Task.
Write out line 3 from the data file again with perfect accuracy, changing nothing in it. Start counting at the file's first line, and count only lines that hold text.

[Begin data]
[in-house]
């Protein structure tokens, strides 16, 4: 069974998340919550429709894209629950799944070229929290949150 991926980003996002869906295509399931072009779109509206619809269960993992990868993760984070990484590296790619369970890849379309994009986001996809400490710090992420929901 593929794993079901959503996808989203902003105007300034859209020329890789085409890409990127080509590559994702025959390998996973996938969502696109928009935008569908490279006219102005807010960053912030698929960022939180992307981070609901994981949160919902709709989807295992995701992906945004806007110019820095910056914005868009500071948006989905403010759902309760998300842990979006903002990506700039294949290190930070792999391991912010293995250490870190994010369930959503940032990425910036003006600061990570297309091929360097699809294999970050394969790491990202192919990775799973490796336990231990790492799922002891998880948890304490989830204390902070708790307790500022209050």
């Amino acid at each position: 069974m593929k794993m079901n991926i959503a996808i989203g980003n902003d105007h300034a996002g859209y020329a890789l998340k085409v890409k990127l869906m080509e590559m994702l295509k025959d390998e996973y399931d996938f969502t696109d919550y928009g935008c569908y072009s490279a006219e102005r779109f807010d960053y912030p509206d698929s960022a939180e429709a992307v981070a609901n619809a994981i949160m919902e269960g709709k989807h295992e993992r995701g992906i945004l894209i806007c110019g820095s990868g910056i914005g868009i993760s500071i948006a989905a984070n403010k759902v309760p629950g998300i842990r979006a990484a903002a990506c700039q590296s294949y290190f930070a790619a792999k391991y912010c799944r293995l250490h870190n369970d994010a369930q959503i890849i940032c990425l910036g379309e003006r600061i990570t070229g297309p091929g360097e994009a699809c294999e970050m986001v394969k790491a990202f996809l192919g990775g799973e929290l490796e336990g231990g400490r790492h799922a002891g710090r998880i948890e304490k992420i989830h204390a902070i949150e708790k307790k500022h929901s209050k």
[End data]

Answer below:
């Amino acid at each position: 069974m593929k794993m079901n991926i959503a996808i989203g980003n902003d105007h300034a996002g859209y020329a890789l998340k085409v890409k990127l869906m080509e590559m994702l295509k025959d390998e996973y399931d996938f969502t696109d919550y928009g935008c569908y072009s490279a006219e102005r779109f807010d960053y912030p509206d698929s960022a939180e429709a992307v981070a609901n619809a994981i949160m919902e269960g709709k989807h295992e993992r995701g992906i945004l894209i806007c110019g820095s990868g910056i914005g868009i993760s500071i948006a989905a984070n403010k759902v309760p629950g998300i842990r979006a990484a903002a990506c700039q590296s294949y290190f930070a790619a792999k391991y912010c799944r293995l250490h870190n369970d994010a369930q959503i890849i940032c990425l910036g379309e003006r600061i990570t070229g297309p091929g360097e994009a699809c294999e970050m986001v394969k790491a990202f996809l192919g990775g799973e929290l490796e336990g231990g400490r790492h799922a002891g710090r998880i948890e304490k992420i989830h204390a902070i949150e708790k307790k500022h929901s209050k």